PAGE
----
Ten students, working for ABC News, visited nuclear reactors on 25 college campuses and found many gaping security holes, prompting a federal investigation. Here's what the team found at the University of Florida.
Reactor Name: University of Florida Training Reactor (UFTR)
Fuel: Highly-enriched uranium, possession limit of 4.8 kg.
Power Level: 100 kW
Began Operating: 1959
Location: Inside the Nuclear Science Building, near the student union and across the street from the 88,500-seat Ben Hill Griffin Stadium, also known as "The Swamp," home to the Florida Gators football team.
Security Observations: No guards. No metal detectors. No background check. Tours available with little or no advance notice. Student IDs were sufficient for a full reactor tour. Bags were not searched but had to be left behind in an office connected to the reactor room. Cameras were not allowed on the tour. Cars can be parked in front of and next to the building.
What We Found: With no advance notice and carrying large tote bags, the Fellows were taken through three locked doors and given a full tour of the reactor and the control room. The bags, which were not searched, were left behind in an office connected to the reactor room.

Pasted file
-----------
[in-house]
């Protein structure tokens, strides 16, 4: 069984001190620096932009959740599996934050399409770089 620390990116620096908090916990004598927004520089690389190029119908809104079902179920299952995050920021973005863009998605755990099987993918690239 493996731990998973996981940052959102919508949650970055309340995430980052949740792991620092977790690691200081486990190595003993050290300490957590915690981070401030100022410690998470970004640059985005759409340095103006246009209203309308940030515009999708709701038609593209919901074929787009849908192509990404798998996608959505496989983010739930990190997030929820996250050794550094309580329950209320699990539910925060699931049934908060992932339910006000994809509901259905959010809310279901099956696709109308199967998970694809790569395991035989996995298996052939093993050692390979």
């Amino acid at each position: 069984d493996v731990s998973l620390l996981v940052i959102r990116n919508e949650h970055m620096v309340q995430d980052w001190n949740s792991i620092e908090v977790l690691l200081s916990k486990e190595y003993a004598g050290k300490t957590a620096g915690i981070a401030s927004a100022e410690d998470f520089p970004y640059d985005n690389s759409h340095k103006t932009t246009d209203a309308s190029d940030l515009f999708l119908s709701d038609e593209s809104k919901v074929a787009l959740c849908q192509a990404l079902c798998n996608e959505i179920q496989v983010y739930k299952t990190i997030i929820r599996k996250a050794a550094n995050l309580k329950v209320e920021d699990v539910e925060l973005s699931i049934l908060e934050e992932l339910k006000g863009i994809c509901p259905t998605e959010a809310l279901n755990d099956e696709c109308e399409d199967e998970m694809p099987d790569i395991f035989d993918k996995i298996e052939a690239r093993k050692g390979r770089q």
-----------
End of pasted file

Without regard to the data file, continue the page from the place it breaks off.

The doors to the building were unlocked during the day, and once inside, the Fellows were able to film the reactor room through glass windows without being questioned. After 10 p.m. doors to the building were locked, and university students entered and exited with keys. Parking a vehicle at night for 10 minutes next to the building did not attract attention.
An ABC News producer was able to film unchallenged outside the reactor facility during the opening day game of the University of Florida football season.
University Reaction: Reactor Director Dr. William Vernetson would not comment on security. He said he does accept student IDs for small group tours and that he required the Fellows to leave their bags behind in an office connected to the reactor room, although he acknowledged that the bags were not searched. He did not consider the car to be parked close enough to the building to be a concern. He noted the building is usually locked after hours, although it is not required to be.
There is an extensive plan in place to secure the reactor, which was updated after 9/11, said Lt. Joe Sharkey of the University of Florida Police Department. "Even though it's a small reactor, we have to protect it as if it's a large reactor," he said. Procedures are taken to protect the reactor on game days and during other events, he said.
Additional Comment: The Fellows were able to reach "basically ground zero" of the reactor, said Ronald E. Timm, a veteran security consultant who has analyzed the vulnerability of the nation's nuclear laboratories for the Department of Energy. "They could blow it up."
The Nuclear Regulatory Commission says it is investigating a possible breach of federal security rules at the reactor.